The region offers various dining options and tours for groups looking to experience a unique lifestyle and feast on hearty cuisine
The Midwest—specifically Ohio, Indiana, Wisconsin and Illinois—is home to large Amish populations. Many families migrated to the region in the 19th century as land in the East was becoming increasingly expensive and scarce. Like other ethnic groups, the Amish built tight-knit communities near each other.
The Amish thrive because they are self-sufficient and make good use of the fertile Midwestern land for growing crops and raising livestock. They are known for their tasty meals and splendid baked goods made from simple recipes and homegrown ingredients using traditional methods.
Amish men working with their horses. Photo courtesy of Ohio’s Amish Country Magazine.
What’s on the Menu?
Common dishes include fried chicken, mashed potatoes, noodles, soups and casseroles. Homemade breads and jams, plus dairy products like milk, butter and cheese, are also a big part of the Amish diet. Desserts consist of delicious pies, cookies and cakes. Many recipes have been handed down from generation to generation.
Meals are important to Amish culture as they are a way of bringing people together. To outsiders, trying their food offers a unique cultural experience. Dining options range from in-home meals to Amish-style restaurants.
Homemade jams, jellies, salsas, and more are available at Dutch Country Market. Photo courtesy of Dutch Country Market.
The Midwest’s Amish areas abound with restaurants, bakeries and markets that are popular with both locals and tourists. Keep in mind that Amish-owned businesses are not open on Sundays as it is a day of worship.
- Das Dutchman Essenhaus in Middlebury, Indiana is famed for ample portions of hearty, made-from-scratch Amish/Mennonite dishes. Owned and operated by three generations of the same family, the state’s largest restaurant offers three types of service: buffet, menu and family-style. It makes more than 30 varieties of pie, from coconut and banana cream to shoofly and rhubarb-custard.
- Blue Gate Restaurant & Bakery in Shipshewana also appeals to groups touring Northern Indiana Amish Country, the third-largest Amish community in the country (after Pennsylvania and Ohio). As at Das Dutchman Essenhaus, guests can choose from the buffet, menu or family-style dining and a staggering variety of pies. The buffet offers everything from fried chicken, meatballs and BBQ pulled pork to mac ’n’ cheese, chicken dressing, buttery egg noodles and mashed potatoes with gravy.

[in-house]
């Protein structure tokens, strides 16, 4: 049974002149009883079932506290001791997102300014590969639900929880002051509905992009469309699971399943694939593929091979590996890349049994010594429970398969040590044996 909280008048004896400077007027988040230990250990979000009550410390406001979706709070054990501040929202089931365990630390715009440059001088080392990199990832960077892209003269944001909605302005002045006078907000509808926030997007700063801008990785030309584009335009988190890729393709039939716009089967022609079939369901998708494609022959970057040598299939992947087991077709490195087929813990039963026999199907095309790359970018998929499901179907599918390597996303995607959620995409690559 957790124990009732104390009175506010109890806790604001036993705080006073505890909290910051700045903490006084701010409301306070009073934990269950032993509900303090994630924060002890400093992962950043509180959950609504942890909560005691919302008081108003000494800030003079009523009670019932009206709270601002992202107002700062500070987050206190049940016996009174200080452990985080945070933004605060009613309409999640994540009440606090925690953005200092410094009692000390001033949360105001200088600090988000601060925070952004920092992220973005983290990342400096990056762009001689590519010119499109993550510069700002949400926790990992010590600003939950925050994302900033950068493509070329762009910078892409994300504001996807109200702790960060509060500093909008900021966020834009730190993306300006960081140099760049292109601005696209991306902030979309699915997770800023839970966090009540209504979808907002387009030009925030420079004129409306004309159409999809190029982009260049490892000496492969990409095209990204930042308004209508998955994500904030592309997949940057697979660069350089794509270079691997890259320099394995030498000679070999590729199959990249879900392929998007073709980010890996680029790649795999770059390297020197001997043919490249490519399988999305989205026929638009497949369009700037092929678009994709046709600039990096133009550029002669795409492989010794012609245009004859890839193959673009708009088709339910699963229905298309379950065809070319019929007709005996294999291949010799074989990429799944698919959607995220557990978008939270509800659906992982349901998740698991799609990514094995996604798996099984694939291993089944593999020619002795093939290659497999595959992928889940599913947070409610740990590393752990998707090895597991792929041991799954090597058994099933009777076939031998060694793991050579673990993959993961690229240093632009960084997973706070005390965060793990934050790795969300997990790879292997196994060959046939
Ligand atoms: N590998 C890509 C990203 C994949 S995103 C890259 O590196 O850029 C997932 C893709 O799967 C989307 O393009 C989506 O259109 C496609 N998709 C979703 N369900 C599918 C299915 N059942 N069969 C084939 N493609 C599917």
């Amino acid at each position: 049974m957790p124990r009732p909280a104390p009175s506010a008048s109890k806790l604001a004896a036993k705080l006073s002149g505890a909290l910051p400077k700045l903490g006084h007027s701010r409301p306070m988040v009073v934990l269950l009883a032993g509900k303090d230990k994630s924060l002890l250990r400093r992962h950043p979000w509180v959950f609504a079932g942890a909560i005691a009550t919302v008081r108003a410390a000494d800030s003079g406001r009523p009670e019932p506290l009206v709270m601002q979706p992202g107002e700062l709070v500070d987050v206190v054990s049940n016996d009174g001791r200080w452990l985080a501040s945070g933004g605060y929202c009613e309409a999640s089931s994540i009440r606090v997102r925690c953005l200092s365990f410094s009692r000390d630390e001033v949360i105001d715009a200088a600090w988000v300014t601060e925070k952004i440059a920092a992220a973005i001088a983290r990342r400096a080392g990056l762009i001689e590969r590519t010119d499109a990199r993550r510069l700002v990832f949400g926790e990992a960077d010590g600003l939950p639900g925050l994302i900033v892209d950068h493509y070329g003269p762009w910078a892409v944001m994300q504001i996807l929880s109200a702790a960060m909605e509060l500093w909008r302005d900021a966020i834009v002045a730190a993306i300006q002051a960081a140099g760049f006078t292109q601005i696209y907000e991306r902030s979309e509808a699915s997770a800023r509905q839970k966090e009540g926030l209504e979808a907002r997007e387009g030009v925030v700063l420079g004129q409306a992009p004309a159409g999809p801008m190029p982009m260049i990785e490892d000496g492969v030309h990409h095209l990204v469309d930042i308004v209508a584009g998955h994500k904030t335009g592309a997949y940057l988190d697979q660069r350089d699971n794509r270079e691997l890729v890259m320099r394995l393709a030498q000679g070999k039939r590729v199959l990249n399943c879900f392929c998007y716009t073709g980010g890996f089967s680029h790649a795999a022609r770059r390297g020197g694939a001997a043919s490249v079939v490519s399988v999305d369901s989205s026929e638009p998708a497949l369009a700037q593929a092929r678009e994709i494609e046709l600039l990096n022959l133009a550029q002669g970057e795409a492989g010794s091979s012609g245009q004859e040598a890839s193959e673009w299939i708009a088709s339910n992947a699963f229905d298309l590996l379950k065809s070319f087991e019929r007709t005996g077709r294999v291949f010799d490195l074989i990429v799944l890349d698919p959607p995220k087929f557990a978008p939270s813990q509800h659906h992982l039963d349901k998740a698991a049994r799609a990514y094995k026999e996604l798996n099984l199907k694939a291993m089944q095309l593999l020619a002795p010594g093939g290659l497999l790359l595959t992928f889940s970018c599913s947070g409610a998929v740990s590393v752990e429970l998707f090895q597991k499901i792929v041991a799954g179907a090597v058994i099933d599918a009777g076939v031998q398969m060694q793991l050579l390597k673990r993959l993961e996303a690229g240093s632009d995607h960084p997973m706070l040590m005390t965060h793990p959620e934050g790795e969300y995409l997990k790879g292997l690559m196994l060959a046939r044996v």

- Dutch Country Market in Middlebury, Indiana sells house-made products ranging from noodles to candies. Featured goods include jams and jellies, apple butter, sauces and salad toppings, plus soaps, candles, lip balm made from the honey from the family’s own bees. You can watch oodles of noodles being made most weekdays from 8:30 a.m. to 1:30 p.m.
In Ohio, one of the most popular restaurants is The Amish Door in Wilmot, less than an hour south of Akron. Other eateries ideal for large groups are Dutch Valley Restaurant in Sugarcreek (famous for its peanut butter crumb pie), Der Dutchman in Walnut Creek and Berlin Farmstead in Berlin.
In Arthur, Illinois, Yoder’s Kitchen is the place to indulge in buffet-style dining the Amish way.
Several tour companies in the Midwest provide educational visits that spotlight Amish culture.
- Buggy Lane Tours of Shipshewana, Indiana offers buggy rides and sightseeing tours that explore Amish Country backroads, let guests milk cows and end with a family-style Amish meal.
- ACM Tours in Central Illinois. Whether you’re looking for lodging in the Arthur-Arcola area or a quick tour of Illinois Amish Country, ACM Tours is happy to help. It works closely with Amish families who open their homes for dining experiences for groups of any size.
- Ohio Amish Country. Several local receptive operators can arrange a small- or large-group booking for a tour, meal or workshop in Holmes and Tuscawaras counties and other Amish areas around the state.
Boasting a population of more than 130,000 in just Ohio and Indiana combined, the Amish community remains a significant contributor to America’s rich melting pot of religious and cultural diversity. Partaking in a tour and sampling the food are great ways to discover the Amish values of faith, family and simplicity.
By Sophia Divagno
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